Wednesday, July 18, 2012

Hawick Lau's In Love with Power Interview on his character Hong Taiji

The popular Chinese Television Magazine just dedicated a whole section to In Love with Power and conducted some short individual interviews from the writer and main cast, which included Hawick Lau, Yuan Shanshan, Ada Choi, Zhang Meng, and Han Dong. In these interviews, they give their take on how they portray their character. Below is Hawick Lau's interview translation.

Hong Taiji - A conniving and manipulative emperor with a touch of loving softness 
An emperor is also human. The higher he climbs, the more solitude he feels. His sense of fear also intensifies. I will inject my real feelings and thoughts into the character of Hong Taiji (a.k.a. Huang Taiji). For instance, he has many wives and concubines, but his most genuine love is given only to one woman. He uses many women as his pawns. His marriages to these women are driven by ulterior motives. Some are conducted for political gains, and one marriage results from superstition, such as his marriage to Dayu'er.  Many say Dayu'er possesses the destiny to become the empress of an empire. She is the bearer of auspicious fortune, so he must have her to bring him good luck and would not allow others to possess her. But his feelings for Hailanzhu is different. Their relationship is absolutely free from personal and political interests. It's purely love. I will withhold the softest side of Hong Taiji and show it only to Hailanzhu.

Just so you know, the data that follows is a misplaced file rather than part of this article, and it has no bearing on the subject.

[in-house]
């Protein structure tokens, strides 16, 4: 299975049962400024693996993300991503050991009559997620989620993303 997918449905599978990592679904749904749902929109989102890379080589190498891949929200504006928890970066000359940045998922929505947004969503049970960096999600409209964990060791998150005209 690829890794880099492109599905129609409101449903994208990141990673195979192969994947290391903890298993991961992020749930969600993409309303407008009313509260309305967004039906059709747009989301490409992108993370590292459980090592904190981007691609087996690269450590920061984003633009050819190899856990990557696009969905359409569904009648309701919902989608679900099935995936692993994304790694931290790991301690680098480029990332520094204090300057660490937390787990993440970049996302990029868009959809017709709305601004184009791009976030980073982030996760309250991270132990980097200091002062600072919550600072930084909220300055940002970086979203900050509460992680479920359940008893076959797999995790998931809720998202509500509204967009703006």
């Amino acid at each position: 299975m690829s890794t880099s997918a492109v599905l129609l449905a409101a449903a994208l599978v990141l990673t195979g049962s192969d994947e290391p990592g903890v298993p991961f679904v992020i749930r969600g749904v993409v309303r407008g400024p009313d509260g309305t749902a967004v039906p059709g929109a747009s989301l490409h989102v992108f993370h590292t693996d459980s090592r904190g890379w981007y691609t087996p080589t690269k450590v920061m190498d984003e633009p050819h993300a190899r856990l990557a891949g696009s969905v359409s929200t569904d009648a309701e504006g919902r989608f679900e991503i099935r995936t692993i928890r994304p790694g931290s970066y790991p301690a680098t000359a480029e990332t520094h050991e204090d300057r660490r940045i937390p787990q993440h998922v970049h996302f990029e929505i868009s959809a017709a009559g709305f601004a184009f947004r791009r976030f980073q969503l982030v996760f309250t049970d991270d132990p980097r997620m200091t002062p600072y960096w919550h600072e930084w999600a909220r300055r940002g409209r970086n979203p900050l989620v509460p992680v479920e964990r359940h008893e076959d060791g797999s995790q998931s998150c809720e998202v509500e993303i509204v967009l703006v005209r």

Compared to Mo Shaoqian, Hong Taiji is much more conniving. He treats his brothers well. He also treats the other women nicely. Sometimes I thought to myself "Whoa! How could he do that?" I seldom filmed period dramas so it took some time for me to adjust myself into that mode and find the right feeling for the character. In a modern version of a conniving character, he can openly express "oh yeah, oh hahaha," but for an emperor, no matter how conniving you can get, you do not need to hide it behind the "oh hahaha." I need a good grasp on this distinction. The small subtle details are most difficult to control. I still don't dare to replay what was filmed. I discussed mostly with the directors. When the footage get replayed, sometimes they would go "whoa" and I don't even know what they meant. I just try to insert different feelings into the character.

In the beginning, Hong Taiji has a very calm persona with no explicit display of emotions. He has many thoughts. He sees that many of his brothers get into troubles and would act furtively behind everyone's back. Everything he does is for the benefit of the Qing Empire. But after he ascends to khanate, his "fear of loss" becomes even stronger and I will show that fear more explicitly in my acting. When his brothers disband into many political fractions, I will sense the intensity of this threat, then try to protect myself and consolidate my power. Consequently, he becomes even more scheming. I think he's quite pitiful.

Hong Taiji with his true love, Hailanzhu
Next interview translation: Zhang Meng's Hailanzhu

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